Do you know this band called the Shaggs? They were limited [when it came to prior music knowledge], so when they went to write music, they didn’t know what the fuck to base it off of. And then they created this amazing world. I feel like listening to the Shaggs is like the left and right hemispheres of your brain trying to escape each other in the best way.

So your first guitar was your aunt’s acoustic that was lying around, but what was the first one that you actually bought?

Well, I actually just bought my first guitar last year! [Laughs.] I just watched this documentary called It Might Get Loud. There’s this scene when Jack White is hacking into a hollow body Gretsch and putting a harmonica mic into it, making this FrankenGretsch. I thought that I had to save up and get a Gretsch because it gets this real crunchy sound; it’s like getting a hug from a porcupine. It’s prickly but it’s warm.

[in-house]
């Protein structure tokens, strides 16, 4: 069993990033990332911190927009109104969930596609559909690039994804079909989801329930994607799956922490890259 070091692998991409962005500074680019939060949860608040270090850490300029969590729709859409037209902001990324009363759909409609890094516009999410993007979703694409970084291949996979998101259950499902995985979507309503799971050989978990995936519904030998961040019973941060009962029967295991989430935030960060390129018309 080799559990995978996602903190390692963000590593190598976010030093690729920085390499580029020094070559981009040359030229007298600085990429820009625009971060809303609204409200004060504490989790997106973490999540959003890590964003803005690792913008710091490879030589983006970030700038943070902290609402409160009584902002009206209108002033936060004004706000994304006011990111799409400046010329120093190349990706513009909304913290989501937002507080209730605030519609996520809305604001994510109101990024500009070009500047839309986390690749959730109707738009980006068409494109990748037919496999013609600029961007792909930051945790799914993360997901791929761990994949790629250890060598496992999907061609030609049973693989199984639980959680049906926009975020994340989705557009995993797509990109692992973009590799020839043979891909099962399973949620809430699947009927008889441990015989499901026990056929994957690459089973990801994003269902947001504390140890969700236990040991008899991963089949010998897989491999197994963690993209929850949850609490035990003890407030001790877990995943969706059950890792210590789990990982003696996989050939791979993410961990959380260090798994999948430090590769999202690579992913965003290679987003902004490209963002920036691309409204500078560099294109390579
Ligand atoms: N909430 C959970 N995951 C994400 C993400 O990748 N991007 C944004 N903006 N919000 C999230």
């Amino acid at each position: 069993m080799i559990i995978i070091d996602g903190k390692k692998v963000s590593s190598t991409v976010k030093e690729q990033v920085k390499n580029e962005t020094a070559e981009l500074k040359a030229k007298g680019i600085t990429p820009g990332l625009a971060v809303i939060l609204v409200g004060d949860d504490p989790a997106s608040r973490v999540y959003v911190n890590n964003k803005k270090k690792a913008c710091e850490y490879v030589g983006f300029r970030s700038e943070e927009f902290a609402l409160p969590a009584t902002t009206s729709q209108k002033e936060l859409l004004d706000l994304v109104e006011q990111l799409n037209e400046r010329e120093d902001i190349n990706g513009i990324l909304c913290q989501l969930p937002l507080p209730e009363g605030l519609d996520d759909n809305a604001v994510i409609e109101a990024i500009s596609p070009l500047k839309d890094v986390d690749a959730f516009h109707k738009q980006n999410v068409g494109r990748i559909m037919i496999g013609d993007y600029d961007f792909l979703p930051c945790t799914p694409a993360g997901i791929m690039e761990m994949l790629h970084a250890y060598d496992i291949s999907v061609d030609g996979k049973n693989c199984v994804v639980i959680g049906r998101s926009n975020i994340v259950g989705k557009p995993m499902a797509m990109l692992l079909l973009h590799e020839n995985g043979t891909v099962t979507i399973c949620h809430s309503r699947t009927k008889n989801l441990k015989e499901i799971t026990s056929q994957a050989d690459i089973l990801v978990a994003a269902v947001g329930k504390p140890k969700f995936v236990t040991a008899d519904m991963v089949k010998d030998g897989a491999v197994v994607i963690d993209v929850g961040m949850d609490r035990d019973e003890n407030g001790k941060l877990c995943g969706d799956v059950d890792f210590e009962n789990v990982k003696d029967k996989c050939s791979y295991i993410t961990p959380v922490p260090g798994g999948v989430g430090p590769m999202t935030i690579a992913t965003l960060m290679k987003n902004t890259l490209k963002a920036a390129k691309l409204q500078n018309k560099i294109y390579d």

So I started to save up for this Gretsch. I’m going to be honest with you, I wanted it because I hated getting typecast as an acoustic singer-songwriter, because the shit I was playing was not that. I love a lot of acoustic singer-songwriters, but I knew that wasn’t me and I hated being judged, like, “Oh great, another chick with an acoustic guitar.” I’ve had heaps of demons with that because I [often] write on a nylon guitar because of the resonance, but on tour I only play electric guitars as my “fuck you” to being typecast. That’s why my first guitar I actually bought was a Randy Rhoads Jackson, which is kind of like a flying V.

That guitar is usually associated with metal, though?